Parliament House, Cape Town

Fruit of the Stangeria Cycad of Natal ....

The Square, Johannesburg

De Beers Mine, Kimberley : Mechanical Haulage of

the " Blue " Clay to the Drying-Ground .
Map of the Geology of Africa ......

Cecil Rhodes

De Beers Mine, Kimberley ......

De Bpers Mine, Kimberley : Open Workings in 1873 .
De Beers Mine, Kimberley : Open Workings at the

present time ....-.-..



President Kriiger
King Cety wayo
Lonl Chelmsford
Amaj uba Hill



90
92
93

95
96

97
97

S8

100
101
103
104
101
105
108
109
112

113

115

116
117
120
121
124
125
128
129
131
132
133
134
135
136

137
139
140
141
144

145
147
148
148
149



Vlll



THE STORY OF AFRICA.



PAGE

Lord Wolseley ......... 150

Sir Charles Warren 151

The Mil! of Isandula and Cairn raised on the spot

■where the Royal Carbineers fell 152

Rorke's Drift : as \i is to-day 152

Defence of Rorke's Drift : Morning After the Attack . 153

The Last Stand at Isandula 153

Alluvial Washing at the South African Goldrields

to face page 155
De Kaap Gold-Fields : Sheba Hill, showiDg Bray's

Golden Quarry 156

"Prospecting" at the Gold-Fields 157

Cross erected hy H.M. the Queen in Memory of the

Prince Imperial 158

Bopoto (Congo) Man, an Avowed Cannibal . . . 160

Boma, Congo River 161

Trading Establishment at Banana, Congo River . . 161

Noki, on the Congo River ....... 165

Map showing the Partition of Africa .... 167

Arrival at the Cameroons of Canoes with Palm-Oil

from the Mungo River . . . ... . . 168

Traders' Hulks and Factories on the Cameroons

Coast 169

King Bell of the Cameroons 172

" King's " Canoe on the Brass River .... 173

Chief Samson Dido of Didotown, Cameroons . . 175
Government Stern-Wheel Steamer Ville de Bru.icelles,

Congo River 176

Congo Workmen imported from the Gold ("oast . . 177

Trading-Canoes at Lukolela Beach, Congo . . . 180

Ikengo Village, Congo 181

Bobangi Family 184

Riverside Scene, Lower Niger 185

Lieut. Mizon 187

Kini< of Zhibu and Suite, Benue River .... 188

Arrival at Egga of Messengers from Sultan of Xup6 . 189

Sir George Taubman Goldie 191

Detachment of the Royal Niger Company's Cons:abu-

lary at Asaba ......... 192

Political Map of Africa and Adjacent Regions . 1^5
Market Canoe at Egga, Upper Niger . . . .194

Coral Rocks, Wazin, British East Africa Coast . . 196
Wanga Town, British East Africa Coast . . .196
Wanyika on Magarini Plantation, British East

Africa Coast 197

Sir John Kirk jgg

Mosque of Friday, Kilwa Island, German East Africa 200

Zanzibar : A General "View ...... 201

Christ Church Cathedral, Zanzihar 201

Sir William Mackinnon . . . . . .202

Wateita Warriors •.-.,... 203

Wasuk, Natives of Suk, N.E. of Victoria Nyanza . 201

Views in Ibea . 205

A Caravan Camp Scene in East Africa . . . ,206

George Sutherland Mackenzie •.-... 207
Presenting Papers of Freedom to 1,422 Runaway

Slaves at Rabai ... 208

Group of Rescued Slave-Girls at Mbweni, Zanzibar . 209

Group of Rescued Slaves 209

Officials of the Imperial British East Africa Company

making Treaties with Chiefs in Kikuyu . . .212
Captain Lngard's Expedition : Officers, Caravan

Headmen, and Soudanese 213

M'Wanga and Chiefs . ■••... 214
The I.B.E.A. Company's Camp outside Kikuyu

Forest •••....... 216

Mengo, Uganda ••....... 217



Wakoli, Chief of Usoga. .... .219

Kampala, Uganda, showing the Fort Built by Captain

Lugard 220

Return of Captain Lugard's Caravan to the East
Coast on September 1st, 1892 : Halt at Makupa

Ferry 221

East African Caravan Porters buying Food . . .222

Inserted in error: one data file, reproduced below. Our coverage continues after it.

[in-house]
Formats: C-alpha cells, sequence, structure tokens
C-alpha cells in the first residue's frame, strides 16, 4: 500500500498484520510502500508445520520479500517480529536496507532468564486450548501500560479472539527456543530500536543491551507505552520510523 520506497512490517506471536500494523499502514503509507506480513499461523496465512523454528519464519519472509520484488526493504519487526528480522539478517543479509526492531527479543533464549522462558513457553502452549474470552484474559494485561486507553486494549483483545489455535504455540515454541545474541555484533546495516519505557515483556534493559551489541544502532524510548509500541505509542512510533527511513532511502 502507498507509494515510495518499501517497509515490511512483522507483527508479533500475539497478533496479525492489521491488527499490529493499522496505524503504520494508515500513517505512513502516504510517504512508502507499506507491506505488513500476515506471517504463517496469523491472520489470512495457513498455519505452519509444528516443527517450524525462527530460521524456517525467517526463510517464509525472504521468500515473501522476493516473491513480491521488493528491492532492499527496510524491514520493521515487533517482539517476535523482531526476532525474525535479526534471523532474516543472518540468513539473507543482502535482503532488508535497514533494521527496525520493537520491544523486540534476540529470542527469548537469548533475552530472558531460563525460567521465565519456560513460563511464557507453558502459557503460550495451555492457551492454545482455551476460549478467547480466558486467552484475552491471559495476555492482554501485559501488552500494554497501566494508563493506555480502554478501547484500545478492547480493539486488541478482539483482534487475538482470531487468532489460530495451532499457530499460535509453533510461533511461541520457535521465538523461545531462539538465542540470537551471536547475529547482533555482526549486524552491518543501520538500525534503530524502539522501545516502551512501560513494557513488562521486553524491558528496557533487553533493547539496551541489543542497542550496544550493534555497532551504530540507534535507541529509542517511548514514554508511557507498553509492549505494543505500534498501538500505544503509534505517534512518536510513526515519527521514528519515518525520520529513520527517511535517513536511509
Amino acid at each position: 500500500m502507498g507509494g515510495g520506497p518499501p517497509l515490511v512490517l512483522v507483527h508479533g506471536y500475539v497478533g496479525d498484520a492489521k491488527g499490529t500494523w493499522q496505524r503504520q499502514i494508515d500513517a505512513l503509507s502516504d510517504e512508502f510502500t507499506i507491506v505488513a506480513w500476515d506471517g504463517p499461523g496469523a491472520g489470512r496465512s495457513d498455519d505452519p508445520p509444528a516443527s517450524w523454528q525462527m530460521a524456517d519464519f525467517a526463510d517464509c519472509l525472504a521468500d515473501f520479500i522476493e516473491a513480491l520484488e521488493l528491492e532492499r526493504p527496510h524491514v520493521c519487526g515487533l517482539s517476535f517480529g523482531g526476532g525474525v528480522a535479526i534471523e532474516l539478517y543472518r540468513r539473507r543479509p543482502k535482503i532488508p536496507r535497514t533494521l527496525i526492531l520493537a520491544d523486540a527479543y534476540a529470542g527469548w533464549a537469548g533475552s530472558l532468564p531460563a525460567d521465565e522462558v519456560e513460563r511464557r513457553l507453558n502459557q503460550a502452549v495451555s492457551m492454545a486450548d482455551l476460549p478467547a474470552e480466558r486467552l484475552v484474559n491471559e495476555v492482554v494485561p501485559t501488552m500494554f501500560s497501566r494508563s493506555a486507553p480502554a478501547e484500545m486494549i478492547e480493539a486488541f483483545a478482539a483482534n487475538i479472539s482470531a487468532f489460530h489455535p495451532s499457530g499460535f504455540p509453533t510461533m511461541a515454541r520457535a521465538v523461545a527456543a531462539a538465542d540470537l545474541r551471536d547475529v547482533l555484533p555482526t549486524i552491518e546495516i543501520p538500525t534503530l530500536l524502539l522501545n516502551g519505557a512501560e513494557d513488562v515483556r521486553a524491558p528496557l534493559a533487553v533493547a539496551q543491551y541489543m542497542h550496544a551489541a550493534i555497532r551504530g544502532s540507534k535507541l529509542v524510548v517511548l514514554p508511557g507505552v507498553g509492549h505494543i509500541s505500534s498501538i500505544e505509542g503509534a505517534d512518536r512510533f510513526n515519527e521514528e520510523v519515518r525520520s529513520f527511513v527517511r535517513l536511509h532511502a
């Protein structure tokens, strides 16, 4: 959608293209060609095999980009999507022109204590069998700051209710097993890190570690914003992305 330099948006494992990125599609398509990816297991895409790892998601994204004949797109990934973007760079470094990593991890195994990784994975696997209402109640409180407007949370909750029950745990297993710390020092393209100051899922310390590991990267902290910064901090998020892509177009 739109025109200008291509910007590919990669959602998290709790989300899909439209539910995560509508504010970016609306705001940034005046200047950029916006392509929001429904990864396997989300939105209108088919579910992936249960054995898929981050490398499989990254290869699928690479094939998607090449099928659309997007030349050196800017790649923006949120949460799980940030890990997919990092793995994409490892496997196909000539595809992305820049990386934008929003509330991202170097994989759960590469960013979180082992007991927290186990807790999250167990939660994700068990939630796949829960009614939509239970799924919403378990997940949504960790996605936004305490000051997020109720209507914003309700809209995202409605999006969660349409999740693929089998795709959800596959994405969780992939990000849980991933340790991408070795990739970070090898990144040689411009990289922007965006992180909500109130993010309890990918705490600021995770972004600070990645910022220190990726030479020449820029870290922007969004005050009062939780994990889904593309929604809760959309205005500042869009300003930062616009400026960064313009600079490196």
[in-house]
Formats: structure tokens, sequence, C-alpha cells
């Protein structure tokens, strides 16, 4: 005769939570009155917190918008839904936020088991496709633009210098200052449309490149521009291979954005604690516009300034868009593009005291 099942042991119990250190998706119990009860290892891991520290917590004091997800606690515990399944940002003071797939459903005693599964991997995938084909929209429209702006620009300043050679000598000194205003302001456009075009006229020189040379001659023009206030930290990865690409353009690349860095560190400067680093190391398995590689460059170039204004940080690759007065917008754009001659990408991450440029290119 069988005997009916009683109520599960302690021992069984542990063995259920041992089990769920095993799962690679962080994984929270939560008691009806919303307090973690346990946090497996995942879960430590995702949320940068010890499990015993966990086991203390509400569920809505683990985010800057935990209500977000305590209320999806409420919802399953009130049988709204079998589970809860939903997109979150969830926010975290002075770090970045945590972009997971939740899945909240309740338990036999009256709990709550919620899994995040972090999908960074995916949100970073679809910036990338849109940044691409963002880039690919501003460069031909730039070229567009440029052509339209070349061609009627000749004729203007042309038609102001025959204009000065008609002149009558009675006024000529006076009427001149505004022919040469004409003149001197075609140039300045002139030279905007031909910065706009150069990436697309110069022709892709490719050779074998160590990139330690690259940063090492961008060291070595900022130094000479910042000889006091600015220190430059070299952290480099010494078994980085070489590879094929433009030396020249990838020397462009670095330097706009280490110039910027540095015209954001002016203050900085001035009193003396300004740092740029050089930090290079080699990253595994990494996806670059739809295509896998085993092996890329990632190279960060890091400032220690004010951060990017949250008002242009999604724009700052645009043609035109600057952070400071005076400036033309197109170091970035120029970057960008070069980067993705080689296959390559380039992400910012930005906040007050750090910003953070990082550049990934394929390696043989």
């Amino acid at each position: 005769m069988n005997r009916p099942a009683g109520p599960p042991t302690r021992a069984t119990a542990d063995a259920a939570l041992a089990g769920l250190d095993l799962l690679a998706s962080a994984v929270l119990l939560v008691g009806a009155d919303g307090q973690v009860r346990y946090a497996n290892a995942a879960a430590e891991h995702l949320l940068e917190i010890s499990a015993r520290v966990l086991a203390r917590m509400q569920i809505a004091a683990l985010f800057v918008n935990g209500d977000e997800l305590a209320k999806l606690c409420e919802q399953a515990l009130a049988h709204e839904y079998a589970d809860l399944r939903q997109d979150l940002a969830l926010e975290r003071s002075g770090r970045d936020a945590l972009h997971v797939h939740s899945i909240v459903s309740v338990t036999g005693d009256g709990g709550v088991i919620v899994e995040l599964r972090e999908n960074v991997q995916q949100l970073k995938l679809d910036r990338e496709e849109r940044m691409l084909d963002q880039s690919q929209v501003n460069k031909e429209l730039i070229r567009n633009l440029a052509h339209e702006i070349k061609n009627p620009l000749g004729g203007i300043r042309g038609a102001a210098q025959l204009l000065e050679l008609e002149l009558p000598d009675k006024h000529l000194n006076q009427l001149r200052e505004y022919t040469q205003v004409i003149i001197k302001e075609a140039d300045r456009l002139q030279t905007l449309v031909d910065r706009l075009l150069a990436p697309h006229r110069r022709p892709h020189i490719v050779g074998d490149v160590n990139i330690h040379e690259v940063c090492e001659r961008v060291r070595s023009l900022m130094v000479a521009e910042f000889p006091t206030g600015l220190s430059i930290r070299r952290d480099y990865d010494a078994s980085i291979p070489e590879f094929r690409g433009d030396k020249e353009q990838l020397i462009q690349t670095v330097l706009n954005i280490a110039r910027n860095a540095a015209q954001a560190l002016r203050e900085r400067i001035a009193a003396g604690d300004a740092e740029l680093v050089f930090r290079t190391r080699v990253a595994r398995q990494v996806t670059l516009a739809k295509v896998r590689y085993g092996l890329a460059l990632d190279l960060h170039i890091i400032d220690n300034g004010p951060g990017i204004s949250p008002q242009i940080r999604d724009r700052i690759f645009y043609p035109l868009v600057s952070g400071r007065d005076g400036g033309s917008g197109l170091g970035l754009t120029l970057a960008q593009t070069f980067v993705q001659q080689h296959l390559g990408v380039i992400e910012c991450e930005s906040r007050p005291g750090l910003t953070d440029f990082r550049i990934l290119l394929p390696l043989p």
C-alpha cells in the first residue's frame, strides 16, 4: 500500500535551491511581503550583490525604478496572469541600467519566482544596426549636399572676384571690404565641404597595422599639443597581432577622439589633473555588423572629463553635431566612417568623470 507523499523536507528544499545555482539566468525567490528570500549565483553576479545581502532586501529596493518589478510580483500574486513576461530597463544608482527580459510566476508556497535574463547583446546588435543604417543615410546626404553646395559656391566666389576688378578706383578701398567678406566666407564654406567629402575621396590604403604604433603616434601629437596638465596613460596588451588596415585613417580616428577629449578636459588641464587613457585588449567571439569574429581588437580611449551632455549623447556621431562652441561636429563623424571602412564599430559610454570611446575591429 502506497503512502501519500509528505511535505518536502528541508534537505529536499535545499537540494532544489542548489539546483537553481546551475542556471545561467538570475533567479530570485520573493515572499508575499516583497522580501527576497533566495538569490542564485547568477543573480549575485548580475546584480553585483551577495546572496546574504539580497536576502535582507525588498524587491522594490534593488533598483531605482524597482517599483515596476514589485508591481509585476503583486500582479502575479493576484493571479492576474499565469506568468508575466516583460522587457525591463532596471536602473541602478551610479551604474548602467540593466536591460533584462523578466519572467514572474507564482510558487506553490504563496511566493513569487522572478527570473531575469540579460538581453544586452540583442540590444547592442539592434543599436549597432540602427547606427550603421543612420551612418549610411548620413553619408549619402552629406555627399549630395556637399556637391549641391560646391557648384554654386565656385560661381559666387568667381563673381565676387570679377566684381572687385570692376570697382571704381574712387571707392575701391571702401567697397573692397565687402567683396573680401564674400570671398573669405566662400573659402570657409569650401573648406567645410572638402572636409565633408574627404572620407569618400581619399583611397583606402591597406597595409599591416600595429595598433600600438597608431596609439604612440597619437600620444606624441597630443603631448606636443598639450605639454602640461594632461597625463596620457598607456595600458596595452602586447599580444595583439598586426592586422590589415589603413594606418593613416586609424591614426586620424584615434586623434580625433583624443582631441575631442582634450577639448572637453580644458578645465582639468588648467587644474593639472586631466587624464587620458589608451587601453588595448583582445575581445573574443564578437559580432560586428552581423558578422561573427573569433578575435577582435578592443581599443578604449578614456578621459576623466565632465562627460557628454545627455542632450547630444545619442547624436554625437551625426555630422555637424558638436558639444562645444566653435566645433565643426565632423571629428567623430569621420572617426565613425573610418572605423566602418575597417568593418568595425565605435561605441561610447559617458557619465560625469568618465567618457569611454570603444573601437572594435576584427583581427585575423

Despatch from the Coast of Special Mail Carriers,
with instructions to hold Uganda for a further

Period of Three Mouths ...... 224

Local Police, Mombasa ....... 225

Ivory Traders in Masai Dress ...... 228

Masai Women in Gala Dress 229

Elmetaita Lake, Masailand. ...... 229

Sir Gerald Portal 230

Edgeof Crater, Mount Elgon 232

Bumanie Slave Village 233

ill the Mau Forest 234

Carl Mauch 236

Thomas Baines 236

Mashona Village 237

The Building of Fort Sali-bury : The First Brick

House 239

Raising the British Flag at Hampden, September 12,

1890 240

The Outer Wall, Zimbabwe Ruins 241

The Round Tower, Zimbabwe Ruins .... 244
View from Mandala Gate, Nyassaland : Dirandi and

Blantyre in Mid-distance 245

Barotse Chief and Followers 248

N.W. Bastion, Karonga, Lake Nyassa .... 249

H. H. Johnston 250

Chief Gambo, King Lobengula's Son-in-Law. . . 252

Commercia; Map of Africa . 253

The " Last Stand" by Major Wilson's Party . . . 256
Attack by Matabele on Chartered Company's Laager

to Jace page 257

GermanEast Africa: Old Arab Fort, Kilwa . . . 260

German Kast Africa : Old Shirazi Mosque, Kilwa . 261

Banana {Musa Cavendishii) 264

Abyssinian Goatherd and Flock . . . . ' . 265

Colonial Palaces : Massowah 268

Ghinda, Abyssinia . 269

Convent on the Bizen Rock, Abyssinia .... 269

Abyssinian Woman of Tigr6 Country .... 272

Residence, Massowah 273

South Africa: Town Hall, Durban 276

South Africa : Zulu preparing a Skin for wear . . 277

South Africa : The Fucca ciloHosa in Flower . . 279
South Africa : View of Durban from the Bluff, with

Berea in the distance . 280

South-East Afi'ica : Villag"^ of Newala. Yao Country . 281
South Africa: Village of Matsieng, Basutoland . . 284
South Africa : Arrival at Sesheke of Makoatza, Am-
bassador from Khama to the King of the Barotse . 285
East Africa : Mosqiie. Moiibasa . . . . .288
South Africa: Natives Smoking "Isangu" or

"Dakka" to fwe page 289

East Africa : A Monster Python 289

West Africa : Weaving and Dyeing Establishment,

Ogbomosho, Yoruba 292

Map of Africa, showing Progress of Exploration . . 293

Commandant Monteil 294

Paul Crampel . . . . . . . . . .295

West Africa : Market at Hlah, Middle Niger . , 296

West Africa : Views on Ivory Coast .... 297

West Africa: Ivory Coast Village 300



^' l,l^t.«






ARAB "dhows" at LAMU, SIJIILAK TU THOSE USED IJf THE SLAVE TRAFFIC.
(From a Photograph hy Sir John Kirk.)



THE STOET OF AFRICA.



CHAPTER I.